Maize cytosolic glyceraldehyde-3-phosphate dehydrogenase (GAPC) is encoded by a small multi-gene family consisting of gpc1, gpc2, gpc3 and gpc4. GAPC3/4 protein is synthesized in roots during anoxic conditions and is known to be one of the ‘anaerobic polypeptides’. We further analyzed the gpc gene family by isolating full-length cDNA clones of gpc2, gpc3, gpc4 and genomic clones of gpc2 and gpc4. The deduced amino acid sequence of GAPC4 has 99.4% identity with that of GAPC3 as compared to only 81% with either GAPC1 or GAPC2 amino acid sequence. Based on the deduced amino acid sequence identity we designated GAPC1 and GAPC2 as group I (97% identical) and GAPC3 and GAPC4 as group II (99.4% identical). As previously reported for gpc3, transcript levels were also induced for gpc4 by anaerobiosis. Neither heat shock, cold nor salt stress induced the expression of gpc3 or gpc4. In contrast, the transcript accumulation of gpc1 and gpc2 either remained constitutive or decreased in response to anoxia. The upstream regions of gpc2 and gpc4 contain typical eukaryotic promoter features with transcription start points at 76 and 68 bp upstream of their respective translation initiation sites. Transient expression analysis of gpc4 promoter-β-glucuronidase (GUS) reporter gene constructs in bombarded maize suspension culture cells was used to examine the role of 5′-flanking sequence of gpc4. The gpc4 promoter (- 1997 to + 39 bp) was sufficient to induce GUS activity approximately three-fold in response to anaerobiosis. 5′-unidirectional deletion analysis revealed that the critical region of gpc4 required for its induced expression lies between - 290 and - 157. This region has reverse-oriented putative ‘anaerobic response elements’, G-box like sequences, and a GC motif similar to that previously defined as a regulatory element of maize adh1 and Arabidopsis adh, as well as the sequences found in other environmentally inducible genes. The relevance of these elements in conferring anaerobic induction of gpc4 gene expression is discussed.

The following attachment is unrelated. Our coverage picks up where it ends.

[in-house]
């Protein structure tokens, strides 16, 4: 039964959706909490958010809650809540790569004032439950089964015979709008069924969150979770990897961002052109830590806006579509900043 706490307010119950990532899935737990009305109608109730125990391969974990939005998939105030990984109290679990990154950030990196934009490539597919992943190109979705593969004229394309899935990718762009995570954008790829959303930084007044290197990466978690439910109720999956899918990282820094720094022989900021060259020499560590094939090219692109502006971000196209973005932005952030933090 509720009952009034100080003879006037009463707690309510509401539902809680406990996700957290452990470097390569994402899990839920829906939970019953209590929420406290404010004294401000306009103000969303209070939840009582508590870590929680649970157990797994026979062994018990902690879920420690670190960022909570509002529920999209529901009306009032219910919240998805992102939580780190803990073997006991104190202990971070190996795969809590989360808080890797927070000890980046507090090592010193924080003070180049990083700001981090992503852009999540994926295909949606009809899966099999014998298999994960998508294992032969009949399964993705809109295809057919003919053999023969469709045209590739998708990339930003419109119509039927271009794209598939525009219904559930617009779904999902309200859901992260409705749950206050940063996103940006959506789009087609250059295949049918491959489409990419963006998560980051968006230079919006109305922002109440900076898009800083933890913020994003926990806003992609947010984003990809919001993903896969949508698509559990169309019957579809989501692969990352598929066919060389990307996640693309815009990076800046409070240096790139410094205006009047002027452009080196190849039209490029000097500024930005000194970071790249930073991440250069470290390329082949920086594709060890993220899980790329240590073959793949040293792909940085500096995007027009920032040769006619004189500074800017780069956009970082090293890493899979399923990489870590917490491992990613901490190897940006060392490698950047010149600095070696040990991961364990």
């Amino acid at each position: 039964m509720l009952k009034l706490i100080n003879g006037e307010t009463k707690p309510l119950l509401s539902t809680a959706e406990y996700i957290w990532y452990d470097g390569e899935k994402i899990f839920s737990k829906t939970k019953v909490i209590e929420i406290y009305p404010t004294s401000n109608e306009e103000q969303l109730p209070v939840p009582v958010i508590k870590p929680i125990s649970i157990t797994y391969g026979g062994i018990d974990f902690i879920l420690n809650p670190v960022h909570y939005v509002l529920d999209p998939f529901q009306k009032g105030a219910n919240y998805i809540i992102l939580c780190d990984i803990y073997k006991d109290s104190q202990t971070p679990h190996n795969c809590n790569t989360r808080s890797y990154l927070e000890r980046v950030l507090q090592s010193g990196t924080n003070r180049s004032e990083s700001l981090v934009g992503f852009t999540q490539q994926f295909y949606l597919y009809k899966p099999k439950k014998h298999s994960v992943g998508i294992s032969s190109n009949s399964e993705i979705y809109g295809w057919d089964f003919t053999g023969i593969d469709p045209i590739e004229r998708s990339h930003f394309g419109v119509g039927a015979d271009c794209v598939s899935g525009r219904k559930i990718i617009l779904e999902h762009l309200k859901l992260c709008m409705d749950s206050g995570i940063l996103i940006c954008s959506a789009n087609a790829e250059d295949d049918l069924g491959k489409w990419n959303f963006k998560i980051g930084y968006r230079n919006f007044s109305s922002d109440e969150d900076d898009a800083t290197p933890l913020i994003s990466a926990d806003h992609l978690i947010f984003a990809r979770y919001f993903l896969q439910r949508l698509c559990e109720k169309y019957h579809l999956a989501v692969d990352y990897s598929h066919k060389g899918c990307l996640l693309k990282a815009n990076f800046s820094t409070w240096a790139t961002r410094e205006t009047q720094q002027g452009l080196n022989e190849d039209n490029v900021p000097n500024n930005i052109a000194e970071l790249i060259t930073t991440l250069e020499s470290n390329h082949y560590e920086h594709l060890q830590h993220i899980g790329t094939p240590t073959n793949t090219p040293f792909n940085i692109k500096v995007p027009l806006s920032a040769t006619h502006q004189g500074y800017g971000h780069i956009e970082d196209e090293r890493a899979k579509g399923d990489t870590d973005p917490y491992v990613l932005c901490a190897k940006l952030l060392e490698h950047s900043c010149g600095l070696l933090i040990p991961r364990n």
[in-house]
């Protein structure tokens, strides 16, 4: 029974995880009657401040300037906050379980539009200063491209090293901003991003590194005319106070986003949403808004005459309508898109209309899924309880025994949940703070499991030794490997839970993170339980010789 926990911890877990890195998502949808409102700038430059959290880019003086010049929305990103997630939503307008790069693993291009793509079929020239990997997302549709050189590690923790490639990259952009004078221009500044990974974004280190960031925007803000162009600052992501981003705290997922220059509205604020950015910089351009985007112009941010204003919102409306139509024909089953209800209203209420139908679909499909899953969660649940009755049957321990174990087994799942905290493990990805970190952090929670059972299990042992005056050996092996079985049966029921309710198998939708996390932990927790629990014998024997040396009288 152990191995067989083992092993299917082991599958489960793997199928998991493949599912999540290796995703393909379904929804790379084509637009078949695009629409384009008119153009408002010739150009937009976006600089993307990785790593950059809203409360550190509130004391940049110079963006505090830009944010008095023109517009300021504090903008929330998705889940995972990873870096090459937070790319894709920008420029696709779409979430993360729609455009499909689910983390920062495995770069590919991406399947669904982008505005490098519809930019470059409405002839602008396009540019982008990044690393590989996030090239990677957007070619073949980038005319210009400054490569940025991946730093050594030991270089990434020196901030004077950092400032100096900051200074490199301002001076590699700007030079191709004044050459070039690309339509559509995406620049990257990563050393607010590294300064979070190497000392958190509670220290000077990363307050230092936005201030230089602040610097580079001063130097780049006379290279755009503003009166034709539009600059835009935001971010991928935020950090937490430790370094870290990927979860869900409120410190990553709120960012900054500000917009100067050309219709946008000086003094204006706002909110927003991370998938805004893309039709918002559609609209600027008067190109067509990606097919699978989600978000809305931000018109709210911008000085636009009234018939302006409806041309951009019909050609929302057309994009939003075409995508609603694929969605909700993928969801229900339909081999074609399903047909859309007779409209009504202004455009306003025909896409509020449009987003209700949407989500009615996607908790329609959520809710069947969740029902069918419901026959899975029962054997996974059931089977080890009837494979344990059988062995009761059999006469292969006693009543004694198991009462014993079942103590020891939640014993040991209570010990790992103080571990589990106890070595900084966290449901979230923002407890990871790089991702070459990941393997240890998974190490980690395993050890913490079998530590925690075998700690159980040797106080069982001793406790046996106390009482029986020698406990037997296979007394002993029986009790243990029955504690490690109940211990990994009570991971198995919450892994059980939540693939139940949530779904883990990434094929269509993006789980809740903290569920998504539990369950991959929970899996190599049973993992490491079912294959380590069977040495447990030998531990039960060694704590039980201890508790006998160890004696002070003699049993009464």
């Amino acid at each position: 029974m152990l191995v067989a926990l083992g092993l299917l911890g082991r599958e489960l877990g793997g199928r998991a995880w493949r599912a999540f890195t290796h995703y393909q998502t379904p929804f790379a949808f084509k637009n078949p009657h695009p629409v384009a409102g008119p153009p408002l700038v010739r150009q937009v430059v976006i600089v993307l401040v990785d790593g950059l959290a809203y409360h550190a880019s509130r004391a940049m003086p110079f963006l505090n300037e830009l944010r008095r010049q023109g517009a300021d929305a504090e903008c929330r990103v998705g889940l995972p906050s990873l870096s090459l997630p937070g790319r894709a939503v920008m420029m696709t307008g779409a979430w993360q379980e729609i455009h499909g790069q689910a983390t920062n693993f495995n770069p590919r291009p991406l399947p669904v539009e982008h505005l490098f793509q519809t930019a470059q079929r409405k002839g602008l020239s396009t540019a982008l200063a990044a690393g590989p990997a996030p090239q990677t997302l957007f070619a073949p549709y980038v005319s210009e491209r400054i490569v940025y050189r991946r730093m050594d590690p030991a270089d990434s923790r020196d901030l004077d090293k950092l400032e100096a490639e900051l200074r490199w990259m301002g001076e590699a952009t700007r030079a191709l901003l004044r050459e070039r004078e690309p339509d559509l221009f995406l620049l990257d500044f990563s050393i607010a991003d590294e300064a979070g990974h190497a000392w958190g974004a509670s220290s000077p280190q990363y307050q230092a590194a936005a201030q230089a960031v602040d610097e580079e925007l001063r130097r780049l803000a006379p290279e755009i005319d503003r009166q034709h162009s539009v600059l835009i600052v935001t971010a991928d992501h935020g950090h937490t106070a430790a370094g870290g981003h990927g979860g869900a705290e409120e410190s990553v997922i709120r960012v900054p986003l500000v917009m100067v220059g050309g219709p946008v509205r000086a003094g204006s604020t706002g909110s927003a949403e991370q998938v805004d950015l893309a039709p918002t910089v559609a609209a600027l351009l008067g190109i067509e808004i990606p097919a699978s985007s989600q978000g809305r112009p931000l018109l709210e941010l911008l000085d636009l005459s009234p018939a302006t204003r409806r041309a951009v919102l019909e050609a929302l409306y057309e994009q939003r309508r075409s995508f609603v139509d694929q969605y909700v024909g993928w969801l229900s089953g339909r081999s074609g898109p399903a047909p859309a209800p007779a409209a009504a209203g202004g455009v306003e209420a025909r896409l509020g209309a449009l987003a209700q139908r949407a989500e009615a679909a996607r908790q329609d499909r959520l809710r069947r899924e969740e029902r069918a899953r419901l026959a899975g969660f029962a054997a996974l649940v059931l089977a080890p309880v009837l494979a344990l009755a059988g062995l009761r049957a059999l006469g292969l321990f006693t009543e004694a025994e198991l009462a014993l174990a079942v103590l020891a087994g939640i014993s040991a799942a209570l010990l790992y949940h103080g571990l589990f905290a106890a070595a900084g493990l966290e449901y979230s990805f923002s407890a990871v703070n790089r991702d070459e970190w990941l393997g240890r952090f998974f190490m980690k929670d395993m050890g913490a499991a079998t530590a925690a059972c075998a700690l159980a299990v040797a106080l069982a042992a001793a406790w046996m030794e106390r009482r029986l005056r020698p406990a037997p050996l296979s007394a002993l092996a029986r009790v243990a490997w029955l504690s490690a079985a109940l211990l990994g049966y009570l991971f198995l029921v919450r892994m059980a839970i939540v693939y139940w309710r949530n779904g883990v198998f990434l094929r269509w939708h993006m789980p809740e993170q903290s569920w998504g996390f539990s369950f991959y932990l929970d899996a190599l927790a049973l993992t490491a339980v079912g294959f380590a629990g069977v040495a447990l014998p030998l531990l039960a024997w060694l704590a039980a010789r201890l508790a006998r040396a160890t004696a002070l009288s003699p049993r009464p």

Plant Molecular Biology – Springer Journals
Published: Sep 29, 2004
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